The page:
Sierra de la Laguna Dry Forests Habitat
This taxon is found in the Sierra de la Laguna dry forests ecoregion, which was once an isolated island, containing a large number of endemic species. After sufficient mountain uplift and the joining the Baja Peninsula mainland, this ecoregion underwent significant speciation, and is thus today high in species diversity; this portion of the peninsula contains the majority of the species found in the southern part of the Baja Peninsula. The region is shaped by a vast complex of granitic mountains, running southward from the Gulf of California to the Pacific. These mountains are dissected by valleys and canyons, and surrounded by vast plateaus.
The forest is transitional both with the pine oak forests at higher elevations, and with the xeric scrub at lower portions. The dry forest of Sierra de la Laguna is characterized by abundance of low trees and scrubs, and poor vertical stratification. The dominant tree species in the subtropical forest are Mauto (Lysiloma divaricatum), Palo Blanco (L. candida), Elephant Tree (Bursera microphylla) and Palo Zorrillo (Hesperalbizia occidentalis). Herbaceous elements are poorly developed, but their representatives are Caribe (Cnidoscolus angustidens), Spiny Aster (Chloracantha spinosa var. strictospinosa), Solanum spp., and cacti such as Biznaga (Ferocactus spp).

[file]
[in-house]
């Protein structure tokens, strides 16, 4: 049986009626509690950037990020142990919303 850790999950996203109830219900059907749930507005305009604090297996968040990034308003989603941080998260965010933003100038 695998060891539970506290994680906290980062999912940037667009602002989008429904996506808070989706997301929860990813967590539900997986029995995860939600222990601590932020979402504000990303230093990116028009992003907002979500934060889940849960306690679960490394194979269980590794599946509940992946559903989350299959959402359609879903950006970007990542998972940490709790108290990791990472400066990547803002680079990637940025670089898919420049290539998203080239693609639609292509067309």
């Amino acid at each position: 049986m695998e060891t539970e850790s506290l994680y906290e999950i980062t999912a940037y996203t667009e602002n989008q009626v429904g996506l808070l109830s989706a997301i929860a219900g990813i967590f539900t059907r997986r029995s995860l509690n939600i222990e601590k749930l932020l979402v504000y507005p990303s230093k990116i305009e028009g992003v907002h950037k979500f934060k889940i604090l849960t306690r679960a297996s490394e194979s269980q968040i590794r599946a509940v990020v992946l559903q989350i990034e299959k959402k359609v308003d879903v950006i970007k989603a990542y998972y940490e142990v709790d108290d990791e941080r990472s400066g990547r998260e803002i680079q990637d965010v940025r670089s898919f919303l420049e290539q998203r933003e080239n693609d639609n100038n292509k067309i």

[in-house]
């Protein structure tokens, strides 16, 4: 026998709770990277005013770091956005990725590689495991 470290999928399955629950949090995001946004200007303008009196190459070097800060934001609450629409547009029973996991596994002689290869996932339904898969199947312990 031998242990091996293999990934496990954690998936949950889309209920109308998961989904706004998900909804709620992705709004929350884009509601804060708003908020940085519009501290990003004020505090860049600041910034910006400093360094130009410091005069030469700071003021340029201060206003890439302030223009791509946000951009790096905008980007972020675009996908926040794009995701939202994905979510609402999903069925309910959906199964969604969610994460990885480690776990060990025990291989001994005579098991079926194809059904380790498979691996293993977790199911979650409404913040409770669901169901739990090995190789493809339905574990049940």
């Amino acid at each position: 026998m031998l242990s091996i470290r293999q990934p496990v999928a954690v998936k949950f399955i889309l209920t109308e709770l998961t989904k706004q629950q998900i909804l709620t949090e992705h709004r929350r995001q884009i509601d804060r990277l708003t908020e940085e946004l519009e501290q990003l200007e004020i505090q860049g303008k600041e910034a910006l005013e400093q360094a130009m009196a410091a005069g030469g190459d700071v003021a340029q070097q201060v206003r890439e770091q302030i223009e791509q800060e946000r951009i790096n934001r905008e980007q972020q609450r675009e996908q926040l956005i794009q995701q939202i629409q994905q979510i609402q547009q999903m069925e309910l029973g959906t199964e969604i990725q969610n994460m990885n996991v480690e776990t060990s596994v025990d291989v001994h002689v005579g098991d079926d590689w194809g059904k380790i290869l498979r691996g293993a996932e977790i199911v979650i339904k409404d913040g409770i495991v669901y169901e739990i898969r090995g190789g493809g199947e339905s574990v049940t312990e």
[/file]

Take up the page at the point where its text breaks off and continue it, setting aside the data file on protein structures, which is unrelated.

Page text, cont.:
A number of reptilian taxa are found in the ecoregion, including: the endemic Baja California Rat Snake (Bogertophis rosaliae); Hunsaker's Spiny Lizard (Sceloporus hunsakeri); Belding's Orange-throated Whiptail (Cnemidophorus hyperythrus); Spiny Chuckwalla (Sauromalus hispidus NT); San Lucan Leaf-tailed Gecko (Phyllodactylus unctus NT); Baja California Night Snake (Hypsiglena slevini), a Mexican endemic rangeing from Bahía San Juanico, in the east-central Baja California Peninsula, southward continuously Cabo San Lucas (as well as on the island of Santa Margarita and on Cerralvo and Danzante islands in the Gulf of California; and Hunsaker's Spiny Lizard (Sceloporus hunsakeri), endemic to the Cape Region of Baja California Sur and the Gulf of California islands of Espiritu Santo, Gallo, Ballena and Partida Sur.
There are a number of mammalian species occurring in the Sierra de la Laguna dry forests. Among the mammals found here are: Eva's Desert Mouse (Peromyscus eva), endemic to Baja California Sur; Mexican Funnel-eared Bat (Natalus stramineus); the near-endemic Peninsular Bat (Myotis peninsularis EN), chiefly found in Baja California Sur; Dalquest's Pocket Mouse (Chaetodipus dalquesti VU), known only from the Cape Region of Baja California Sur.
- C. Michael Hogan & World Wildlife Fund. 2013."Sierra de la Laguna dry forests". Encyclopedia of Earth, National Council for Science and the Environment, Washington DC ed.Mark McGinley.
- G. Ceballos. 1995. Vertebrate diversity in Neotropical decidous forests. Pages 195-220 in S.H. Bullock, H.A. Mooney, y E. Medina, editors, Seasonally dry tropical forests. Cambridge, U.K.: Cambridge University Press.